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John Dewey’s Pragmatism Implications for Reflection instructors deem significant. Often students will default to communicating their state of discomfort. One of the key findings of our is However, identifying what is pragmatically signifi- that practitioners often do not detail their own reflec- cant, that is, what is consequential in a problematic tion assignments. Instead, writing about reflection situation, is a key part of Deweyan pragmatism occurs as a discussion of models for the conduct of (1910). This is where different forms of inquiry can reflection, or the types of reflection tools utilized, be key to helping a student delve into the significant such as journaling, class discussion, and narrative issues at hand. An instructor might ask why certain essays. There is lamentably little treatment of how parts of the whole are claimed as important and why these tools relate to the conduct of pragmatic thought. others are ignored. Such queries aim at teaching stu- It is, first of all, necessary to recall that reflection dents to perceive the aspects of a situation that have a begins in disturbance. Many of us who practice ser- practical bearing on the other parts. For instance, if vice-learning may sympathetically resist causing our students in an art class are asked to create works of art students discomfort. It is, however, crucial for us to for a religious group of which they have no experi- remember that ultimately the student’s existential ence, students might easily rely upon or response to his or her experience matters only when vague, impressionistic notions of the community their discomfort impedes learning. On their own, per- organization. In this case, it is the of the instruc- plexity, uncertainty, suspense, and even a certain tor to help students “discriminate what is observed emotional are prods to thought, and it is our role from what is inferred” (1910, p. 87). The purpose of as educators not to be caretakers, but provocateurs, this stage of reflective thought is to “eliminate or not therapists, but critical facilitators of learning. exclude those inferences as to which experience has If we are to take Dewey’s pragmatism seriously, shown that there is the greatest liability to error” (p. then reflection begins not with a student merely relat- 87; emphasis in original). Thus, the purpose in this sit- ing a description of the disquiet that follows upon an uation is to help students examine what inferences can experience. The challenge for educators is to begin be drawn about an aesthetic from a given religious by posing a problematic situation, encountered in belief. An instructor might begin by asking students to experience. This is surely no easy task, which likely brainstorm what they think they know about the reli- accounts for the fact that although this necessity is gion they are working with. Once this list is created, sometimes recognized these cursory observations are an instructor can then ask the students to describe not developed in the literature of service-learning. where they learned these presumed facts and open a Service-learning practitioners might usefully draw discussion about whether these are indeed verifiable here from the pedagogical toolkit developed in prob- claims about the religious group, or if they are infer- lem-based learning (Whitfield, 1999). Though prob- ences drawn from previously existing ideas. This lem-based learning is often used in such a way as to work will allow the students to see what they do and suggest that there is only one “right” answer to a do not understand about the religious group with doubtful situation—a conclusion that most pragma- whom they will be working, and guide them in further tists would dispute—it almost always is better when in order to work effectively with their com- instructors pose specific problems for students rather munity partner. than leaving them to wallow in a morass of undiffer- Whether following upon such initial reflections or entiated anxiety as a result of their service-learning coincident with them, students also need to explore coursework. For instance, if students in an environ- the reasoning behind a proposed course of action or mental science class are studying the effects of fertil- entailed in a situation in which they are placed. This is izers on watersheds, they will better be able to ana- where the dual movement of reflective thought comes lyze the problem in full if they are presented with the into : the reflective student should examine how conflict that farmers face between maximizing crop accrued lead to intermediate conclusions, yield and the preservation of ecosystems. Knowing and how those are logically linked together. What that they are entering into a longstanding problem, leads to the holding of a particular belief? Are these and its rough contours, will better prepare students my unique experiences, or are they corroborated by for the discussions that they will have with commu- others’, and, if so, to what extent? How do I know? nity members and among themselves as they explore What categorical conclusions can I draw if these ramifications and possible solutions. beliefs are deemed reliable? In the example above, a Equally important in reflection is to ask a student, student might conclude that, due to the emphasis on when they are confronted with a perplexing situation, Talmudic interpretations of Torah, representational art to explain what they find relevant in it, and what not. would be ignored in . While this is true in cer- This can pose difficulty for instructors because what tain branches of Judaism, this is not a uniformly held students identify as relevant may not always be what belief. Thus, the instructor has the opportunity to

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Maddux and Donnett encourage her student to further reflect upon and about the history of economic deprivation only in examine the tenets of a specific Jewish group. political terms will forever alter their understanding The outcome is that students will make and of this subject when they examine the cultural roots explore claims that can then be subject to verifica- of this issue. tion. Here is where reflection becomes a corporate or Reconstituting the existential matrix of inquiry communal exercise. Within a class, or in conversa- means changing how we think about situations in tion with a community partner, students can test their very fundamental ways. Students examining prob- against one another and against the ide- lems of social inquiry cannot afford to think of these ologies of the group with whom they are working. If problems in a simple or simplistic manner. The judg- the students in an art class propose that an installation ment we bring to bear must be intellectual, not strict- of a stained glass window depicting the binding of ly or even primarily moral. This does not mean that Isaac will encourage considerations of divine justice, moral evaluation is excluded, but that moral judg- they can verify this by polling the local ments emerge from hypotheses about the situation religious community and by corresponding with and their demonstrable verification. In fact, Dewey other Jewish community leaders. concludes that social ills commonly “spring from the In , the students have entered upon what fact that the values employed are not determined in Dewey calls social inquiry (1938). The conduct of and by the process of inquiry: for it is assumed that social inquiry often leads to the greatest frustration certain ends have an inherent value so unquestion- for students in service-learning classes because of the able that they regulate and validate the means apparent intractability and unpredictably of social employed, instead of ends being determined on the problems. This quality of does not, how- basis of existing conditions as obstacles-resources” ever, absolve us of the responsibility of conducting (1938, p. 503). The students reflection in a measured and meaningful—in both examining problems of homelessness could easily of that word, meaning-making and testable— conclude that the situation will be easily resolved by way. Embracing that quality of means providing shelter for the local homeless population. conducting inquiry at its most sophisticated, but for Studied reflection upon social problems requires students to operate at that level, they must begin— interrogating many of our easily held notions that and end—with reflection that arises from specific there is a distinct end toward which any situation of problematic situations and that is conducted in full social inquiry tends. The ends of a perplexing social view of a skeptical world. The private and personal situation are an outcome of democratic action, exam- reactions of students to their experiences, however ination of resources and obstacles, and aims agreed fully described, will not do. It is not just enough to upon by all involved, but they also are necessarily ask students how they feel in a given situation. posed as possibilities that arise out of conceptions Reflection on social problems requires that students concerning society that are open to interrogation— examine—and work through—the stages of reflec- absent this sort of interrogation, social possibility tive thought at both local and systemic levels. veers off into —conservative or progressive, Students in a public administration service-learn- radical or reactionary. ing class might be asked to examine the problem of homelessness in a particular area. Students would Conclusion need to understand in this case both the local history of the problem and the provisional solutions, as well The history of service-learning has been based in as the regional and national debates that surround the development of models which oversimplify the this issue. To fully examine this issue, students would processes of pragmatic reflection and only cursorily need to explore economic, social, political, and his- nod toward the fundamental principles Dewey pro- torical questions. Are shelters a simple outgrowth of poses. As a theory of the construction of meaning, the of or proof of fractures pragmatic thought recognizes that there is a constant in an economic superstructure? This exact question, and complex interchange between subjective feeling it should be noted, is raised by Dewey in his chapter and objective demonstration. The contribution of on “Social Inquiry” in Logic (1938, pp. 503-04). Dewey to the history of pragmatism is to analyze this These are not abstract questions for Dewey or for our interchange as a series of stages in which a difficulty students: rather, certain types of inquiry expressly is defined, a solution suggested, the reasons for this aim at “the reconstitution of the very existential solution elaborated, and the solution, most important- material which they are ultimately about” (p. 492). ly, tested in action. The example he provides is historical judgment, If such rigor seems to leech reflection of its vitality, which aims to alter our own comprehension of a it might be useful to recall the pragmatic purpose of dubious historical situation. Students who think reflective thought. Reflection is a means of achieving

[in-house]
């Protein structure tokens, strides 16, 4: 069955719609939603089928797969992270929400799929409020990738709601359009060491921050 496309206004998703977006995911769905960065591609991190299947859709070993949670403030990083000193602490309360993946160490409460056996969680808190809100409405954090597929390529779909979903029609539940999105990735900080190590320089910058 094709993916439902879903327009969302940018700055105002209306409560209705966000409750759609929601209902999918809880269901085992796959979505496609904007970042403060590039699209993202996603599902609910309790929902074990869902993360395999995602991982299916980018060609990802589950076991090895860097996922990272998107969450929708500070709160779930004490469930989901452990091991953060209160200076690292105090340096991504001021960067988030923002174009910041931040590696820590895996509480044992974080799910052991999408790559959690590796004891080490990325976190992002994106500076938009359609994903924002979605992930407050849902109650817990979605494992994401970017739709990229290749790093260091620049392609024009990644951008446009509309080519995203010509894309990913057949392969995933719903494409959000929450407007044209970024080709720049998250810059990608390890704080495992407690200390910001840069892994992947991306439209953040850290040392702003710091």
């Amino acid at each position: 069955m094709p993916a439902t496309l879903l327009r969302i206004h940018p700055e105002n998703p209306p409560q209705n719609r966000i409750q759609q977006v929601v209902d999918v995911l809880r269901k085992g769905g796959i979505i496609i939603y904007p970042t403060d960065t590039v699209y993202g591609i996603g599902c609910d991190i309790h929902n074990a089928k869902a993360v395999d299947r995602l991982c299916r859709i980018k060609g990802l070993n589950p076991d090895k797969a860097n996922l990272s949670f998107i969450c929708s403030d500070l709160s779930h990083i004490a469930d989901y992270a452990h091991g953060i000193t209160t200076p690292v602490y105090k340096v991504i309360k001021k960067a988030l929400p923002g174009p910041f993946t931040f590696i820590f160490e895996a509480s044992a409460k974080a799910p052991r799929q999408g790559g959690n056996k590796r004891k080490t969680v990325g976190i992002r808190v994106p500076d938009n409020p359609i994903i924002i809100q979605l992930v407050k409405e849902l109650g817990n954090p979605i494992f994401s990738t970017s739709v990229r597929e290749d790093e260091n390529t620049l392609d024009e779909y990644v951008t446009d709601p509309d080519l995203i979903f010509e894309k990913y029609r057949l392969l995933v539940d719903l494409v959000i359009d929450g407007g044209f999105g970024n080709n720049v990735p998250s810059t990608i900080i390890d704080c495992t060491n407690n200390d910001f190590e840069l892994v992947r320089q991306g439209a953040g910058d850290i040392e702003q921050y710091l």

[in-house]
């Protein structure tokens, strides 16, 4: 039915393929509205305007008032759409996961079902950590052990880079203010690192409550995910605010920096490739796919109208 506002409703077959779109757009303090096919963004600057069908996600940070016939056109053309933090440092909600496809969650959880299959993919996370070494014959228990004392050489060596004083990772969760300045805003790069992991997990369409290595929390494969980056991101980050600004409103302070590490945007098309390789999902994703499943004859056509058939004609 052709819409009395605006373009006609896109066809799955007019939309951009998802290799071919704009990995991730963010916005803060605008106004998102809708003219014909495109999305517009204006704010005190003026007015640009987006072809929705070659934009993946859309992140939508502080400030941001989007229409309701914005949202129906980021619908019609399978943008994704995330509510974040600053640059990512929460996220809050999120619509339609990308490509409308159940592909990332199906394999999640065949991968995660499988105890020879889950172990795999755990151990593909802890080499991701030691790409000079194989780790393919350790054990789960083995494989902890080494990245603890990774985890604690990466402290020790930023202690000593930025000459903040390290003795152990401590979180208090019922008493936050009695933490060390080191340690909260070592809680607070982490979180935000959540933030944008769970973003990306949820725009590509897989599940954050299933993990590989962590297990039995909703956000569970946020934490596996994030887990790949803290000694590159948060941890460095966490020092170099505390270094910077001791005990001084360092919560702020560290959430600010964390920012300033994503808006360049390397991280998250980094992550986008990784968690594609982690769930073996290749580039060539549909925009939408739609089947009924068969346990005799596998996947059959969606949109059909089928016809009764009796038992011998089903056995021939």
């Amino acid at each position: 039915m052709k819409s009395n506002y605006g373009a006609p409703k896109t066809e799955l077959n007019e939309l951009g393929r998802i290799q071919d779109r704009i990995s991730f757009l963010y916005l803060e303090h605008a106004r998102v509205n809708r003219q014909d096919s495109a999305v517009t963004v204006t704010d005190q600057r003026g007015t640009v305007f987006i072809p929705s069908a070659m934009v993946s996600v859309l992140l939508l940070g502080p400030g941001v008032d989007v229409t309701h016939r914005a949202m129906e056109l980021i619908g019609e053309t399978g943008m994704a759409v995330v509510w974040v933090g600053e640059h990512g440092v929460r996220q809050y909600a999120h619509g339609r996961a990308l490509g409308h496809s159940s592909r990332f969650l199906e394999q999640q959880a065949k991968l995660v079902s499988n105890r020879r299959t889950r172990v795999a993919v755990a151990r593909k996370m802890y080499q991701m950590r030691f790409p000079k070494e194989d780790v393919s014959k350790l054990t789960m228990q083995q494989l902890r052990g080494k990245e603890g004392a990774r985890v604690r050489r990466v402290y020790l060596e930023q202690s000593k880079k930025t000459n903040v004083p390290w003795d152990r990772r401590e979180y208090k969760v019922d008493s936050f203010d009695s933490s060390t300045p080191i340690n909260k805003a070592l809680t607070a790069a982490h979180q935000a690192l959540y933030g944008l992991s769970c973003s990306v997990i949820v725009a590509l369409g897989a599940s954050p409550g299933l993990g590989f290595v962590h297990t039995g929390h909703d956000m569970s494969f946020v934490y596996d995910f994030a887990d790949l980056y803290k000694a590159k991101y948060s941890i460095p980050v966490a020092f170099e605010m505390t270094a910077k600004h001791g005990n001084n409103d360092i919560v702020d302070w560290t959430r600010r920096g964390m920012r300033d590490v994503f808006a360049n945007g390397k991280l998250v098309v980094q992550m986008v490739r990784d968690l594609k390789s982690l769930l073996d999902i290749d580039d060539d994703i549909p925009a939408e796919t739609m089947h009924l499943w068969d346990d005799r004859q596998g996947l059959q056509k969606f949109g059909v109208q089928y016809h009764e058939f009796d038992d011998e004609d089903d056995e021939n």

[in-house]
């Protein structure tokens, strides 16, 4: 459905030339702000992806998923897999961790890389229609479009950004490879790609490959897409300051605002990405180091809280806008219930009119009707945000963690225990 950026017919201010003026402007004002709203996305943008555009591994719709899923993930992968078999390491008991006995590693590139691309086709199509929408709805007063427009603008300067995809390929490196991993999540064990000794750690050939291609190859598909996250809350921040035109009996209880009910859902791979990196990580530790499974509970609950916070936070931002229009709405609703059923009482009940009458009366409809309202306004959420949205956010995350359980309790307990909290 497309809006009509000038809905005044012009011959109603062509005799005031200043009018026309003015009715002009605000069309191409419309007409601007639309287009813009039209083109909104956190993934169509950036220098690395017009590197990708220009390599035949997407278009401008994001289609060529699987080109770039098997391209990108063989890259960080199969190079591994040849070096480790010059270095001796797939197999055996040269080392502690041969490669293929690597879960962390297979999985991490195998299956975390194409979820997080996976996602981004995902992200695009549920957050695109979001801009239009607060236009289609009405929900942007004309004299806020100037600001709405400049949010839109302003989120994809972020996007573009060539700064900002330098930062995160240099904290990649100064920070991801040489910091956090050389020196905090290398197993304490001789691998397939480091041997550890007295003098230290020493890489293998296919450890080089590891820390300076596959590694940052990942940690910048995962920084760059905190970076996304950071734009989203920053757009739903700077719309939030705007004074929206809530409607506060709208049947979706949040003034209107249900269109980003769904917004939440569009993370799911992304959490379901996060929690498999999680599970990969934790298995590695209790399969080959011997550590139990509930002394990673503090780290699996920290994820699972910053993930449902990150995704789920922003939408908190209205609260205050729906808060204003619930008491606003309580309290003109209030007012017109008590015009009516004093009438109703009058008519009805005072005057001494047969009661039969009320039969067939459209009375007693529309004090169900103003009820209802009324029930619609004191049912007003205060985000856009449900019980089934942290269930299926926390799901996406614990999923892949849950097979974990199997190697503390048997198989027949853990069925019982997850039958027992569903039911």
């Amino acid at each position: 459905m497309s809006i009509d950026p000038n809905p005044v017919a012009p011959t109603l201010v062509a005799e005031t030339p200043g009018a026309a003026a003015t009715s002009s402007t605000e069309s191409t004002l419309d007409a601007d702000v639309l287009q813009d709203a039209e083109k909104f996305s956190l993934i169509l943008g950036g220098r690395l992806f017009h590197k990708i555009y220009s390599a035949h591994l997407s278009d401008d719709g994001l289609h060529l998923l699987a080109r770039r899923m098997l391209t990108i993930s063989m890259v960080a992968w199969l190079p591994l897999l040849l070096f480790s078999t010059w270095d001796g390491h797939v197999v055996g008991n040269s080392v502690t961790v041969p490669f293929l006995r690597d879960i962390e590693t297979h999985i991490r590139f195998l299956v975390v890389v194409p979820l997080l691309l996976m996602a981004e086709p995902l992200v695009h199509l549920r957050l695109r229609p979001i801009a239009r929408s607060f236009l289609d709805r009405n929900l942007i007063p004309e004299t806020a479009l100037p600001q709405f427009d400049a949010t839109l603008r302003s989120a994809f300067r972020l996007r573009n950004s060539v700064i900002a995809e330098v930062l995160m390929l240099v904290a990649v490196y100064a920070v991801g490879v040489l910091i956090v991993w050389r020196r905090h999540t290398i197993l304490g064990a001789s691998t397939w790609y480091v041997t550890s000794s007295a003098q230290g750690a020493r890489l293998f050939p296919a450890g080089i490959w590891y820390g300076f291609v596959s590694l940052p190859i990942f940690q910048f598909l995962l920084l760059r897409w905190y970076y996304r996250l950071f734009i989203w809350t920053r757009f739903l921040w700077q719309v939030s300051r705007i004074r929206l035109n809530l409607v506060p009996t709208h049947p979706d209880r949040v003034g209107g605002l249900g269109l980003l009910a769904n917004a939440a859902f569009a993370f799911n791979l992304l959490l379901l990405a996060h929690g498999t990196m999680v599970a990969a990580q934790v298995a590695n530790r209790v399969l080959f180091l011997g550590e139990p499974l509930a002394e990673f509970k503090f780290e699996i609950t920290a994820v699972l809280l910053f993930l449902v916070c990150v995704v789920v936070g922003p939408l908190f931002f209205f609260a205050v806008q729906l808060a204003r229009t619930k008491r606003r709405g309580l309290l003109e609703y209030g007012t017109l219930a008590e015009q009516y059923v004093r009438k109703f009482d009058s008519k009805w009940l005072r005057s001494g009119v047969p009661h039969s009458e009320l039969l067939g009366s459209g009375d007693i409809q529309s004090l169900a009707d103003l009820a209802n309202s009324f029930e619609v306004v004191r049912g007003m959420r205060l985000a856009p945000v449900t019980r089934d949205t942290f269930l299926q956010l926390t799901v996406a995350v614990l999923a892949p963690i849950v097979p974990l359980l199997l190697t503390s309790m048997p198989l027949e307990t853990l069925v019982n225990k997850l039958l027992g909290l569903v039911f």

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John Dewey’s Pragmatism a state of temporary satisfaction at best, and a process Peirce, C. S. (1905). What pragmatism is. , of honing mental acuity. Its promises are both condi- 15(2), 161-181. tional and bracing. Like life itself, the practice of Quine, W. V. (1992). Pursuit of truth (Rev. ed.). Cambridge, reflection can be difficult, as well as rewarding, for MA: Harvard University Press. teacher and student alike. Rogers, R. R. (2001). Reflection in higher education: A concept analysis. Innovative Higher Education, 26(1), Note 37-57. Rorty, R. (1991). , , and truth. 1 The authors acknowledge that some of the examples Cambridge, MA: Harvard University Press. used in this article were inspired by situations that have Saltmarsh, J. (1996). Education for critical citizenship: arisen in courses taught by our colleagues at Appalachian John Dewey’s contribution to the pedagogy of commu- State University. nity service learning. Michigan Journal of Community Service Learning, 3, 13-21. References Thayer, H. S. (1968). Meaning and action: A critical histo- ry of pragmatism. New York: Bobbs-Merrill. Ash, S. L. & Clayton, P. H. (2009). Generating, deepening, West, C. (1989). The American evasion of philosophy. and documenting learning: The power of critical reflec- Madison, WI: University of Wisconsin Press. tion in applied learning. Journal of Applied Learning in Higher Education, 1(1), 25-48. Whitfield, T. (1999). Connecting service- and classroom- based learning: The use of problem-based learning. Ayer, A. J. (1968). The origins of pragmatism: Studies in Michigan Journal of Community Service Learning, 6, the philosophy of Charles Sanders Peirce and William 106-111. James. San Francisco: Freeman, Cooper. Dewey, J. (1903). Studies in logical theory. Chicago: Authors Press. HARRY CLARK MADDUX ([email protected]) Dewey, J. (1910). How we think. Boston: D. C. Heath. is the director of Watauga Residential College at Dewey, J. (1916). Democracy and education: An introduc- Appalachian State University. He was formerly the tion to the . New York: director of Civic Engagement at Appalachian State Macmillan. University. Dewey, J. (1938). Logic: The theory of inquiry. New York: DEBORAH DONNETT ([email protected]) Henry Holt. is a master’s candidate in the College Student Development program at Appalachian State Giles, D., & Eyler, J. (1994). The theoretical roots of ser- University and a graduate assistant in the Office of vice-learning in John Dewey: Toward a theory of ser- Civic Engagement. vice-learning. Michigan Journal of Community Service Learning, 1(1), 77-85. Hatcher, J. A. The moral dimensions of John Dewey’s phi- losophy: Implications for undergraduate education. Michigan Journal of Community Service Learning, 4(1), 22-29. James, W. (1879). The sentiment of . Mind, 4(15), 317-346. James, W. (1898). Philosophical conceptions and practical results. University Chronicle, 1(4), 287-310. James, W. (1908). Pragmatism: A new name for some old ways of thinking. New York: Longmans, Green, and Company. James, W. (1950). The principles of psychology (Vols. 1-2). New York: Dover. (Original work published 1890). Kolb, D. (1984). Experiential learning: Experience as the source of learning and development. Englewood Cliffs: Prentice Hall. Menand, L. (2001). : A story of ideas in America. New York: Farrar, Straus, and Giroux. Moore, E. (1961). American pragmatism: Peirce, James, and Dewey. New York: Columbia University Press. Peirce, C. S. (1878). How to make our ideas clear. Popular Science Monthly, 12, 286-302.